You can be directive without being a jerk - Deepstash
You can be directive without being a jerk

You can be directive without being a jerk

Curated from: larahogan.me

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Managing A Team In A Directive Way

Managing A Team In A Directive Way

Sometimes, getting your team out of quicksand will require you to be more directive than empowering. Don't worry: we can still approach this in a way that drives buy-in and helps your teammates feel heard, and know they have autonomy. Sometimes, being directive is the most empowering thing you can do.

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219 reads

Identify What You’re Optimizing For

Identify What You’re Optimizing For

A manager has to ensure that the team has a clear roadmap with well-defined projects and deadlines.

To check this, managers can start by asking themselves:

 When you think about how you want to lead your team at this moment, what are you optimizing for?

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165 reads

Identify the Who, What, When, and How

Identify the Who, What, When, and How

Describe your role in outcomes, rather than describing how you will do your work.

Example: Ensure the team has internalized the project's timeline

  • Ensure each team member has a clearly defined individual role in this project.
  • Communicate to stakeholders when there are surprises and changes to the plan within 24 hours.
  • Make sure the team knows who to reach out to when they have questions about progress.

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124 reads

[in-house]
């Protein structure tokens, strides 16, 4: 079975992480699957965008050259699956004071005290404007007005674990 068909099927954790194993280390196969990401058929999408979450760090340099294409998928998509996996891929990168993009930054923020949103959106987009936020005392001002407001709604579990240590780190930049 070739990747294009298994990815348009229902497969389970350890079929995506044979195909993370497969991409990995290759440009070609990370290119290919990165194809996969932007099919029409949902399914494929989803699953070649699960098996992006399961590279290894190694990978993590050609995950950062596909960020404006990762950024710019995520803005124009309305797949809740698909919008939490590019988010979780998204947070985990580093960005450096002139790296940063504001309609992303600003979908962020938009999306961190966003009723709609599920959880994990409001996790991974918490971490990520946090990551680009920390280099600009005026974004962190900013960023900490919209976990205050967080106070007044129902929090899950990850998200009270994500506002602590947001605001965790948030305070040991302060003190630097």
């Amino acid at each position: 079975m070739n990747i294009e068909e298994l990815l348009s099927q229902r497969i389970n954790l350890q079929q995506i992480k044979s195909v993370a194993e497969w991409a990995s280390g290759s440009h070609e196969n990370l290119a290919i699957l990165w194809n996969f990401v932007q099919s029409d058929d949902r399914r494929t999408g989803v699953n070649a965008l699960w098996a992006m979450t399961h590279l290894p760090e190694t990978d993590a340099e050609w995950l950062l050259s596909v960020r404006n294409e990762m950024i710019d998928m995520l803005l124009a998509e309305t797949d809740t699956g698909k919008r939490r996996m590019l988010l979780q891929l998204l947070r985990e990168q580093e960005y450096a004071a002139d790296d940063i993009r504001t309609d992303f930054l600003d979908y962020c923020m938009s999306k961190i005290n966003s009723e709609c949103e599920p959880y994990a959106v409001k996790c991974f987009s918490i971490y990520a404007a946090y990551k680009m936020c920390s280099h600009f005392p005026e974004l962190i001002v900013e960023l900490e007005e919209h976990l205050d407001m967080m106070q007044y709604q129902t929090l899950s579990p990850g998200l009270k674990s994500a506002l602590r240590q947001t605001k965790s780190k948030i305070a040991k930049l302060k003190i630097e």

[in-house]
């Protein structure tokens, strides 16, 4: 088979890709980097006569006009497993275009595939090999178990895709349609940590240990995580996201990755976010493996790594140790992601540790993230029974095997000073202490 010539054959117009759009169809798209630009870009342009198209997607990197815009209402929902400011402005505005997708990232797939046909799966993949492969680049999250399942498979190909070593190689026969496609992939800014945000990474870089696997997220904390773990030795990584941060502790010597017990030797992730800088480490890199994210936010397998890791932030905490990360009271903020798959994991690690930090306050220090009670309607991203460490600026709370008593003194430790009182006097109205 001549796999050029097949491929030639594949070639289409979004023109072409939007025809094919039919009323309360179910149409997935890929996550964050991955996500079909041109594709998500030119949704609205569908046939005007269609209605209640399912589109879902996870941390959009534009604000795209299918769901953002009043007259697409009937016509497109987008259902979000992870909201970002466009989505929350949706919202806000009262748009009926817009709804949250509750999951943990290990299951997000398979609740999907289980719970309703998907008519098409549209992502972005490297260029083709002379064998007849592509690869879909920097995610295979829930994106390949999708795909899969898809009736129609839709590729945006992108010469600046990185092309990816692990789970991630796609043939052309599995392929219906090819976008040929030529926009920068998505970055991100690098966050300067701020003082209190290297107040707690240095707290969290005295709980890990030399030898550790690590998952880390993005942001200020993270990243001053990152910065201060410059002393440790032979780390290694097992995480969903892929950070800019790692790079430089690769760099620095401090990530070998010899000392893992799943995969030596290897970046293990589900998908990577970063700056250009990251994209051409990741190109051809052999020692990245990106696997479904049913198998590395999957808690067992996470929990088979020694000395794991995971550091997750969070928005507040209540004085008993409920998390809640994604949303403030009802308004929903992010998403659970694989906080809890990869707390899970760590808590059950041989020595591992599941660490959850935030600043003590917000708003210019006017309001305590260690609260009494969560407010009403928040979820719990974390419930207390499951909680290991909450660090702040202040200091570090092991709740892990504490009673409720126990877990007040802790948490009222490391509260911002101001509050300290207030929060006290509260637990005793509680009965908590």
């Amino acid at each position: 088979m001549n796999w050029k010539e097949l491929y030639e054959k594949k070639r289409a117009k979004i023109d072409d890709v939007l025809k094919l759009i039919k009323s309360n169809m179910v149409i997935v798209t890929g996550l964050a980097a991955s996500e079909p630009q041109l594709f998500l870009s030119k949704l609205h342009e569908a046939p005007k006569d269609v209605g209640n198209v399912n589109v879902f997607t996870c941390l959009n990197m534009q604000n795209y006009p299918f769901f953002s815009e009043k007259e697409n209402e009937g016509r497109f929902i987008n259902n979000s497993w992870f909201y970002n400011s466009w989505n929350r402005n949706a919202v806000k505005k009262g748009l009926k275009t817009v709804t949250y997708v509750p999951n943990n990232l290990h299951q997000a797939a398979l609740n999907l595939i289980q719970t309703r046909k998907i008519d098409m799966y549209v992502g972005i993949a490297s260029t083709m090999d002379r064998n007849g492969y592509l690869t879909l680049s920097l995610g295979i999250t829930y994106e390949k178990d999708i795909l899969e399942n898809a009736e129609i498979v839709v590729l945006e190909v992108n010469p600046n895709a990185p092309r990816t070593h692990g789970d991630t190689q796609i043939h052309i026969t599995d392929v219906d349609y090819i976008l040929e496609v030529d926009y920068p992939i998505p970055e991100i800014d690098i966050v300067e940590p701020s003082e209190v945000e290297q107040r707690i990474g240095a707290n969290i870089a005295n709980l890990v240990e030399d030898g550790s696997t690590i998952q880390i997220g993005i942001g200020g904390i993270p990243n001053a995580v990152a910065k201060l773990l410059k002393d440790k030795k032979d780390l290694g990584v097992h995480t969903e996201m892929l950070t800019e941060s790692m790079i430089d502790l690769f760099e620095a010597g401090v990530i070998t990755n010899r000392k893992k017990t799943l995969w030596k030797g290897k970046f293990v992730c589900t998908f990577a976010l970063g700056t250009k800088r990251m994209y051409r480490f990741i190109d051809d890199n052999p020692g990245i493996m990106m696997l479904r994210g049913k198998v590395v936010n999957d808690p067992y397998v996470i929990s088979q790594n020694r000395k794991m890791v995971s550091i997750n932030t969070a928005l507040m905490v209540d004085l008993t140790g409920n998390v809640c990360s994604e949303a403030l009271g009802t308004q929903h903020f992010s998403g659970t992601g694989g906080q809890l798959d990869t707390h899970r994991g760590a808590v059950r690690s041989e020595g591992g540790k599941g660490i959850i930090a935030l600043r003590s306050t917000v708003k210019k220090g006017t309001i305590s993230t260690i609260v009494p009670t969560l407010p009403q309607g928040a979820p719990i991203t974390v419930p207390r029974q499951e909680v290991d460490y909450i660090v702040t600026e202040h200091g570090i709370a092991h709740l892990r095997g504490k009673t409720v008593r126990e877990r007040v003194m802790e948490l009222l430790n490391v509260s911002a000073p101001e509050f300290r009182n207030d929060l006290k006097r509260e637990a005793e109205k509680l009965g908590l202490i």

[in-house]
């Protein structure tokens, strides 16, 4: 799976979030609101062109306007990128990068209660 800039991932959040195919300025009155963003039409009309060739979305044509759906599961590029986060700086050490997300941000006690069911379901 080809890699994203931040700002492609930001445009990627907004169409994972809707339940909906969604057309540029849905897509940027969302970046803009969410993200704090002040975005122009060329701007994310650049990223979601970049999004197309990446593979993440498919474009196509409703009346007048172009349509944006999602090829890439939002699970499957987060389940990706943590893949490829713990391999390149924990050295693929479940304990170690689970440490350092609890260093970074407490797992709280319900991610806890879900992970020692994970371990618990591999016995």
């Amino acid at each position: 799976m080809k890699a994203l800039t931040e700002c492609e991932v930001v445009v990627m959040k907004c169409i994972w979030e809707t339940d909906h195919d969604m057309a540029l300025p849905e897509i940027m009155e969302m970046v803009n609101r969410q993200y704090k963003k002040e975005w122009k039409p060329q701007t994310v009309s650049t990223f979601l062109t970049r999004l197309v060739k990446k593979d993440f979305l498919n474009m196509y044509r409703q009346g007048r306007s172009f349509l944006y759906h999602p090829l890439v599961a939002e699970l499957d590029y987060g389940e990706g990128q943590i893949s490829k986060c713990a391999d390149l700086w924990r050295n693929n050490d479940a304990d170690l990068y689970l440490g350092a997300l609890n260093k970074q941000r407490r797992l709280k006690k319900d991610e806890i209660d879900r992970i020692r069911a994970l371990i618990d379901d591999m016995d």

Communicate the Who, What, When, and How to Your Team

Communicate the Who, What, When, and How to Your Team

  • Avoid the word "accountable". Use longer descriptors to describe what you actually mean
  • What's going to happen, or be different, as a result of me doing this thing?

Example: "I facilitate standups on Mondays and Wednesdays."

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Define the Who and What for Your Team

Define the Who and What for Your Team

  • Describing your role in terms of outcomes will allow you to make informed "how" decisions that always tie back to the primary goal.
  • Identify your teammates' roles and responsibilities.
  • Block out time for this work.
  • Find one person who will be good at giving you gut-checks as you develop the plan.
  • Let them know when and how you'll be sharing a project plan with them.

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87 reads

Nailing Down the When and How

Nailing Down the When and How

If you need to communicate to particular individuals first: Prioritize communicating with different folks based on how much their reaction or input will affect your future messaging

Identify what's changing about how the team is doing their work and what's staying the same

Respond to pushback: Stay in coaching mode, help this person feel heard, and be clear about what parts of the plan can be amended versus which parts are firm

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85 reads

Ask Open Coaching Questions

Ask Open Coaching Questions

Before getting defensive, arguing, or shutting your teammate down, try spending five minutes using open coaching questions to understand where they are coming from:

What feels most important to you about this?

What is your gut telling you?

What one thing do you wish you could change about this?

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90 reads

Empowerment Vs Direction

Empowerment Vs Direction

  • As leaders, it's our responsibility to choose the approach in each new scenario that will work best for the work, the team, and the organization.
  • It's important for every leader to learn how to adopt a directive approach when it's the most effective option while maintaining the trust and buy-in of their team

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IDEAS CURATED BY

kary

Watercooler talks expert 🚰

Karter Y.'s ideas are part of this journey:

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